Team Cycle World Attack Performance spent two days last week at Buttonwillow Raceway testing its 2011 Kawasaki ZX-10R AMA Pro American SuperBike and ZX-6R Daytona SportBike. Veteran racer Eric Bostrom and team newcomer JD Beach each completed more than 100 laps around the bumpy, 2.7-mile Central California racetrack.
This was the third time Bostrom had ridden the all-new 10R that he will debut at the AMA season opener at Daytona next month. Bostrom participated in the Dunlop tire test at the recently repaved Florida track in mid-January and later that same month signed up for three classes—A Superbike Expert, Formula 1 Expert and Heavyweight Solo 20 Expert—at a WERA West race weekend at Las Vegas Motor Speedway. Beach had ridden the ZX-6R just once before—at Daytona during the aforementioned tire test.
Bostrom struggled to breathe freely on the first day of the Buttonwillow test. He’d crashed his motocross bike one week earlier, and his ribs were still sore from the resulting impact. Despite being in obvious pain, Bostrom was typically upbeat. “I’m so mad at that dirtbike,” he joked. “How many days do we get a racetrack all to ourselves?”
Due to the last-minute nature of the program, the ZX-10R’s engine was still stock, though MoTeC electronics and a World Superbike-spec 4-into-1 titanium LeoVince exhaust were in place. Crew chief Richard Stanboli explained that the chassis and, to a lesser degree, electronics, were the focus of the test. Chassis imbalance stemming from soft rear suspension had given Bostrom fits at both Daytona and Las Vegas.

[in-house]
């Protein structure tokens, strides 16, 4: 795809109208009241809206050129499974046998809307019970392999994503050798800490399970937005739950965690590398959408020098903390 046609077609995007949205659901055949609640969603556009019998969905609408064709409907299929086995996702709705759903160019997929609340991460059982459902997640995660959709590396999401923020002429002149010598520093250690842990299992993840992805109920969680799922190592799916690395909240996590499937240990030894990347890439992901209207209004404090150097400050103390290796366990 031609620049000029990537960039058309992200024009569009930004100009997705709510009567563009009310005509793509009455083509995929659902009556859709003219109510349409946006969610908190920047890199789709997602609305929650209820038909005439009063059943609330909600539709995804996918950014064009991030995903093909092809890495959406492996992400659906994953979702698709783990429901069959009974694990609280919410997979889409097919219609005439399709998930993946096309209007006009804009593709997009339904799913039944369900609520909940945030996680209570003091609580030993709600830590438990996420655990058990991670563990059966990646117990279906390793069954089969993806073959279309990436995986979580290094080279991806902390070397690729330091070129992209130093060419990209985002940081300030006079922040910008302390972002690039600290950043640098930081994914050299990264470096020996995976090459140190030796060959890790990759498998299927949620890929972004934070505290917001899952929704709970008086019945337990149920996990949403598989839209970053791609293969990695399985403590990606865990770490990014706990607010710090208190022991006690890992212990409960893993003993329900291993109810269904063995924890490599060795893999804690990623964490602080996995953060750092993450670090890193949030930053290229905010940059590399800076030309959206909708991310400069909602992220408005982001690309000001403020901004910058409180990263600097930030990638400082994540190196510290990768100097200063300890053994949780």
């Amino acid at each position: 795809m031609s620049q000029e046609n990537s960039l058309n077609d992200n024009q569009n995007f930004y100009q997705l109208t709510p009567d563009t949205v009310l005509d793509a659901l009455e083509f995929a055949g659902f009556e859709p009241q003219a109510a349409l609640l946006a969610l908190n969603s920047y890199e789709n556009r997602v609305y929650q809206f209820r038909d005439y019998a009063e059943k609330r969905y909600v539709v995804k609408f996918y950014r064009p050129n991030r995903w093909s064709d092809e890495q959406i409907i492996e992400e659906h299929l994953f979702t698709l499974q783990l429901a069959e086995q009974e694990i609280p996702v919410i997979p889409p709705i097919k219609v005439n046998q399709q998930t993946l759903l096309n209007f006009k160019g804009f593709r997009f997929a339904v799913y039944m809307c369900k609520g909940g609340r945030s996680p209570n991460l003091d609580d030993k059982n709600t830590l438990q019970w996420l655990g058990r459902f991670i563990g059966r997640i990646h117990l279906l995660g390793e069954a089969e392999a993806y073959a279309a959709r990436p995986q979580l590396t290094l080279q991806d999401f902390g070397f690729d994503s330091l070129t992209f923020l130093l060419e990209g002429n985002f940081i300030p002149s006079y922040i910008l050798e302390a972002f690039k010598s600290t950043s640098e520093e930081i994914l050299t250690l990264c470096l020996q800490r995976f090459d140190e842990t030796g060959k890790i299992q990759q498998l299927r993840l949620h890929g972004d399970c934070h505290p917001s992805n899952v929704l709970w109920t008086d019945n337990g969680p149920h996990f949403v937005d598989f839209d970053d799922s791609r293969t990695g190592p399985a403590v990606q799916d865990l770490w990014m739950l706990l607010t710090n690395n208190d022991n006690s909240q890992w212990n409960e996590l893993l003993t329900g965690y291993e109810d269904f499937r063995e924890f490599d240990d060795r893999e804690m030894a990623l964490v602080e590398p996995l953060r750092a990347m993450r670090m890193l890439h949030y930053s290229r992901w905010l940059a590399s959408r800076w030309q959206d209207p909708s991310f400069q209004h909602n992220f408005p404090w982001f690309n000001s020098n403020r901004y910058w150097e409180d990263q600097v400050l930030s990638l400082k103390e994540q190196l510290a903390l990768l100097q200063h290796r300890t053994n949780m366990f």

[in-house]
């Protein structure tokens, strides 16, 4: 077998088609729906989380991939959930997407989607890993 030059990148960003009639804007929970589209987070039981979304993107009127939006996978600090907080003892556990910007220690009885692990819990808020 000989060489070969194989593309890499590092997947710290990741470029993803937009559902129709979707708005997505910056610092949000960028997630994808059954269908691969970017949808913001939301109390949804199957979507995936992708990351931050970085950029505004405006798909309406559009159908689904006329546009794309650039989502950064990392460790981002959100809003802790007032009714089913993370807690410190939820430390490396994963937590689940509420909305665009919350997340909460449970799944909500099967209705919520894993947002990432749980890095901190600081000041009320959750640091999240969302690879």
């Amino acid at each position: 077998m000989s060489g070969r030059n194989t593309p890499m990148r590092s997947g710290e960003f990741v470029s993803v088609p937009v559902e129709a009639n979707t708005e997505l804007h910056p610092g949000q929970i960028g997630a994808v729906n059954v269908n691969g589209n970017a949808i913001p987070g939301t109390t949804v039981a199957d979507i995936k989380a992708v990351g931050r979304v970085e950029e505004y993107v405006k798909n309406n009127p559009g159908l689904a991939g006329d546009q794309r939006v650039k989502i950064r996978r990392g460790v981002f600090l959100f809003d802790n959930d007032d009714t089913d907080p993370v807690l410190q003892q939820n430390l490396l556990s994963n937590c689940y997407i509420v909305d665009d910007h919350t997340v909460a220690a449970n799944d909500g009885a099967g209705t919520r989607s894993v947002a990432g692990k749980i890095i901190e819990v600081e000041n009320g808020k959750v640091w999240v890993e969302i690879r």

Bostrom hadn’t seen Buttonwillow for 10 years. After a few sighting laps, he pulled into the pit. Even using Daytona gearing, Bostrom wasn’t able to get out of third gear. “It looks like a full-size racetrack,” he said. “But on the ZX-10R, it feels like a go-kart track. Can’t let the big dog eat!”
Öhlins Road Race Manager Mike Fitzgerald flew to California from the Swedish suspension company’s North Carolina U.S. headquarters to provide additional support for the team. “Streetbikes are so safe and stable,” he said, “you could trim your nails in the middle of a corner. We need to raise this bike to give it more agility, to make it more edgy.”
Fitzgerald began by adding several shims to the frame clevis, increasing rear ride height significantly. Bostrom liked the change. “Big, big difference,” he said. “The bike is much less prone to wheelie. The front end was a ghost before; now, it’s more planted. But we’re lacking accuracy. We have lots of weight transfer—way too much suspension movement. It’s like a rocking chair that’s always in constant movement.”
Fitzgerald then installed firmer springs and increased compression damping at both ends of the motorcycle. A series of bumps at the exit of Turn 2 had sent the bike into what Bostrom later described as an “instant tank-slapper.” He returned to pit lane with wide eyes. “It’s a freakin’ handful,” he told Beach.
Fork offset was reduced from 28mm to 25, and Bostrom immediately dropped 2 seconds per lap. “I can’t believe how much stability we gained,” he exclaimed. With renewed confidence in the bike, he was able to add mid-corner speed and explore edge grip. “The faster I go, the better it is,” he said.
Stanboli and Fitzgerald continued to chip away at a base setup. “We’re going to end up where I would have liked to have left the shop,” said Fitzgerald, “but Eric probably wouldn’t have been ready for that.”